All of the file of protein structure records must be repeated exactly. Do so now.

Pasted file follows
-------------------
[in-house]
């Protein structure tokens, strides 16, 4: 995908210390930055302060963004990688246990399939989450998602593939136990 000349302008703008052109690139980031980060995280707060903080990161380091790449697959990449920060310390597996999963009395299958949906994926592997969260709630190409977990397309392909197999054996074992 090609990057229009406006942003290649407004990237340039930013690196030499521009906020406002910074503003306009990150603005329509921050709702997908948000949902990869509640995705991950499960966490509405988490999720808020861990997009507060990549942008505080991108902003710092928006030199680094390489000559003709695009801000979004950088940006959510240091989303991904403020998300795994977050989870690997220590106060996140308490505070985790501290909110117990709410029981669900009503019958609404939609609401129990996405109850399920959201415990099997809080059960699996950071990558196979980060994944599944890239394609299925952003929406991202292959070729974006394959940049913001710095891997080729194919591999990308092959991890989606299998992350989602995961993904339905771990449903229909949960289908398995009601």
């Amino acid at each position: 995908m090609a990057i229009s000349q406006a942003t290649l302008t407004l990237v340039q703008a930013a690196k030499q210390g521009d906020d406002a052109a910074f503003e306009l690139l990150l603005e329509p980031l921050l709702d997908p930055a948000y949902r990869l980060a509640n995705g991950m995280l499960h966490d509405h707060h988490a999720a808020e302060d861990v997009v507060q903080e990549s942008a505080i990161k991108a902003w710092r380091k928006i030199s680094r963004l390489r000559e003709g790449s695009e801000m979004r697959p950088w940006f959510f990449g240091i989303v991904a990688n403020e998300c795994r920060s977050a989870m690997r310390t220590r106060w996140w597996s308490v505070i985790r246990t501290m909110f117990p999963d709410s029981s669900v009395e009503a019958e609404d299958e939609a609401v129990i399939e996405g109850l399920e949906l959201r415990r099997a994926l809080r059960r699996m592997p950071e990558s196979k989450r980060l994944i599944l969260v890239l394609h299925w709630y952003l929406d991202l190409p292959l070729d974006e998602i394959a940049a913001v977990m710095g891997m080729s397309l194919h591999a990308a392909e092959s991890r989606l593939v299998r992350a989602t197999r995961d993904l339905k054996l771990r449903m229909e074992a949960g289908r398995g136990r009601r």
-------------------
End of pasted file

[in-house]
């Protein structure tokens, strides 16, 4: 995908210390930055302060963004990688246990399939989450998602593939136990 000349302008703008052109690139980031980060995280707060903080990161380091790449697959990449920060310390597996999963009395299958949906994926592997969260709630190409977990397309392909197999054996074992 090609990057229009406006942003290649407004990237340039930013690196030499521009906020406002910074503003306009990150603005329509921050709702997908948000949902990869509640995705991950499960966490509405988490999720808020861990997009507060990549942008505080991108902003710092928006030199680094390489000559003709695009801000979004950088940006959510240091989303991904403020998300795994977050989870690997220590106060996140308490505070985790501290909110117990709410029981669900009503019958609404939609609401129990996405109850399920959201415990099997809080059960699996950071990558196979980060994944599944890239394609299925952003929406991202292959070729974006394959940049913001710095891997080729194919591999990308092959991890989606299998992350989602995961993904339905771990449903229909949960289908398995009601």
């Amino acid at each position: 995908m090609a990057i229009s000349q406006a942003t290649l302008t407004l990237v340039q703008a930013a690196k030499q210390g521009d906020d406002a052109a910074f503003e306009l690139l990150l603005e329509p980031l921050l709702d997908p930055a948000y949902r990869l980060a509640n995705g991950m995280l499960h966490d509405h707060h988490a999720a808020e302060d861990v997009v507060q903080e990549s942008a505080i990161k991108a902003w710092r380091k928006i030199s680094r963004l390489r000559e003709g790449s695009e801000m979004r697959p950088w940006f959510f990449g240091i989303v991904a990688n403020e998300c795994r920060s977050a989870m690997r310390t220590r106060w996140w597996s308490v505070i985790r246990t501290m909110f117990p999963d709410s029981s669900v009395e009503a019958e609404d299958e939609a609401v129990i399939e996405g109850l399920e949906l959201r415990r099997a994926l809080r059960r699996m592997p950071e990558s196979k989450r980060l994944i599944l969260v890239l394609h299925w709630y952003l929406d991202l190409p292959l070729d974006e998602i394959a940049a913001v977990m710095g891997m080729s397309l194919h591999a990308a392909e092959s991890r989606l593939v299998r992350a989602t197999r995961d993904l339905k054996l771990r449903m229909e074992a949960g289908r398995g136990r009601r």